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Disability as Diversity: A New Biopolitics

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We’re a medical anthropologist and a literary critic, and while our research interests seemingly have little overlap, we found ourselves engaged in a series of conversations about how the language of diversity shapes representations of disability and reproductive politics, and how this representation stems from the biopolitical management of life in the twenty-first century. In the short essay that follows, …

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Inhabitable Worlds: Troubling disability, debility, and ability narratives

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This series will interrogate the theoretical tools and approaches that scholars bring to the study of disability in the social sciences. Scholars have recently turned a focused attention on different states of bodily and sensorial experience; we aim to connect these concerns with questions about how people experiencing such differences create inhabitable worlds. In doing so, we draw inspiration from …

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The collaborative turn: interdisciplinarity across the human sciences

Questions of health, medicine and science have long animated sub-disciplinary attentions in the social sciences and humanities. Recently, however, research around these topics has taken a marked collaborative turn. If topics in the medical and health sciences were once straightforward objects of study for anthropological, sociological or philosophical analysis, increasingly, to work ‘on’ such topics often means also to work …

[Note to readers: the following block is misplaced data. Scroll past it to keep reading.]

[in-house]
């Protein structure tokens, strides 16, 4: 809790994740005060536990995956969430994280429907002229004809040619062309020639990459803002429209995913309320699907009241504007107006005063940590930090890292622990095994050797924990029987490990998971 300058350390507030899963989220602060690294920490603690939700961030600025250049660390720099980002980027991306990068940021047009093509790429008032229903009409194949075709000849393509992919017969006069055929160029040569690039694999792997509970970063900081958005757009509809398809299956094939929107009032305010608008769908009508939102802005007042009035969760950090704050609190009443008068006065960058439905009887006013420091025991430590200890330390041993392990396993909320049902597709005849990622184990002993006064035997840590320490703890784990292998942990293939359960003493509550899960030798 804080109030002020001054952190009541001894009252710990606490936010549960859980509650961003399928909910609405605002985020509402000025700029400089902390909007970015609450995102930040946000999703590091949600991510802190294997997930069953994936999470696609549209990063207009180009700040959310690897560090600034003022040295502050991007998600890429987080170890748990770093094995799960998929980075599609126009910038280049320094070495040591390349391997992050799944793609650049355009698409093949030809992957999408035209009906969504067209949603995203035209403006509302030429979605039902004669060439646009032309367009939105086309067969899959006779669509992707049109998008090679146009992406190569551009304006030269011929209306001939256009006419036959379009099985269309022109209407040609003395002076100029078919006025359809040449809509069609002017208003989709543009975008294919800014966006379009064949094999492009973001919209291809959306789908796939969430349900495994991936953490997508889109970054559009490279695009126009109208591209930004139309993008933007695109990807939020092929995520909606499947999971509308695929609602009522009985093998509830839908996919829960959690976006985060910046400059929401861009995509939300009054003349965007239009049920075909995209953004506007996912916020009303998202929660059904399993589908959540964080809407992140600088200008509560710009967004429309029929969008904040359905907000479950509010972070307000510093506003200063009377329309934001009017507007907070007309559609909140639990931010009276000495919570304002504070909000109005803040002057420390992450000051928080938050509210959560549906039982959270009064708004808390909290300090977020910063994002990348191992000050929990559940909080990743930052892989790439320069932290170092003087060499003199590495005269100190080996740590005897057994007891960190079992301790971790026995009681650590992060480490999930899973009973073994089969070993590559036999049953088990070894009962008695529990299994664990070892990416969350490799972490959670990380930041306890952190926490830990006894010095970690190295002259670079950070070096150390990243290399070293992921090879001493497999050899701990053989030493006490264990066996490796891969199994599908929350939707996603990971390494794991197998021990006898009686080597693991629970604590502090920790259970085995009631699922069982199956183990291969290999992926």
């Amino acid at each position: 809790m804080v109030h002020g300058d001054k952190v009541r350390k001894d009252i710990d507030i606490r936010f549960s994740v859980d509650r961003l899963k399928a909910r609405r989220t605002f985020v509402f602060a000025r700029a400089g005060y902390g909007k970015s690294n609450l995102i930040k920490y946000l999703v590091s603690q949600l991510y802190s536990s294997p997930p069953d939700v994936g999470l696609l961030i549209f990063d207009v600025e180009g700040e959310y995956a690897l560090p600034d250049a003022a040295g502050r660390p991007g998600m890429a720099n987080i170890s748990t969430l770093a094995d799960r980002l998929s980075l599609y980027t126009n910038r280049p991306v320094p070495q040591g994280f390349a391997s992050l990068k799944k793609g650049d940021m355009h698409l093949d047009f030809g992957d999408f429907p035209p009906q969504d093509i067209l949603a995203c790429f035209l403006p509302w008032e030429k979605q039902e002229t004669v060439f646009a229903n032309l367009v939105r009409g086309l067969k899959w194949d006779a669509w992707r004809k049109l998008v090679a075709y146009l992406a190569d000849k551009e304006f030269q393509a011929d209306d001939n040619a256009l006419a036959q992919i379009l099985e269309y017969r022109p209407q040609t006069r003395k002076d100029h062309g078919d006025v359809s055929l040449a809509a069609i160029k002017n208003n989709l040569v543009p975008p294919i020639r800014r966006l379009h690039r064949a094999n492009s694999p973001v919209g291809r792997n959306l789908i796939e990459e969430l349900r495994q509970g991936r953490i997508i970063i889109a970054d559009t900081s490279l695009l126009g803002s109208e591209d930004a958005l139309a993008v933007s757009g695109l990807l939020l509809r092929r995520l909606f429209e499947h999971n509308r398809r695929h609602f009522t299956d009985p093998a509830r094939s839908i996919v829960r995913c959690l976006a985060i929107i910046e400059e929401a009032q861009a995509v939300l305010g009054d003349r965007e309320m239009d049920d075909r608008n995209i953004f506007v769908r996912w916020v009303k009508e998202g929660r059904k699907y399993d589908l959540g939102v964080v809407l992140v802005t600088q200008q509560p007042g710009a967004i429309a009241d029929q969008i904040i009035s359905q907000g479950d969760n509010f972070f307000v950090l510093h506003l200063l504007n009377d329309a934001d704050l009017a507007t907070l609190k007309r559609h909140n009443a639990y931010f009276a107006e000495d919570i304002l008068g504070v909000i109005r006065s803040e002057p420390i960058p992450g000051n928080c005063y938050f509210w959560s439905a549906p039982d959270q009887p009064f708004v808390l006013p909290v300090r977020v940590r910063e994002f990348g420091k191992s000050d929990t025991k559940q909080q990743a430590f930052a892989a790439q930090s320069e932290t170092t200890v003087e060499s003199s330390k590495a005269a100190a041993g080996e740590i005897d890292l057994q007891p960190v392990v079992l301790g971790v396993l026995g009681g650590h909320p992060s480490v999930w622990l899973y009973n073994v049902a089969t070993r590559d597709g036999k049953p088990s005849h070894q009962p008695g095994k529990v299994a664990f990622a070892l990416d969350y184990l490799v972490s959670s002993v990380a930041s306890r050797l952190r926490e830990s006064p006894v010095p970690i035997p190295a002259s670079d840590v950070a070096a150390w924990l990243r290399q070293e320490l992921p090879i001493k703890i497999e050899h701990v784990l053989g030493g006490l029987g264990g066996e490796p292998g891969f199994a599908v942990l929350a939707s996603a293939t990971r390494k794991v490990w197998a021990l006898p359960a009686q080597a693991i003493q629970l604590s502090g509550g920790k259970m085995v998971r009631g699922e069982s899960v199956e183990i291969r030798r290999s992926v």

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(Dis)harmonious Socialities: Deaf multi-level marketing participation in India

In this post, I want to think about what the popularity of multi-level marketing businesses among Indian Sign Language-using deaf Indians means for how anthropologists and other social scientists analyze deaf worlds. In the current political economic moment, many deaf Indians are turning to multi-level marketing businesses for both livelihood and for imagining new deaf futures. There is the sense …

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From disability stigma to disability value: Notes from research on disability in urban India

I am a medical anthropologist who researches deaf and disabled peoples’ social, moral, and economic practices in urban India. When speaking with colleagues and friends in the United States and elsewhere, I am invariably asked about the existence of stigma in India and whether deaf or disabled people are treated as stigmatized. People also ask me about pollution and if …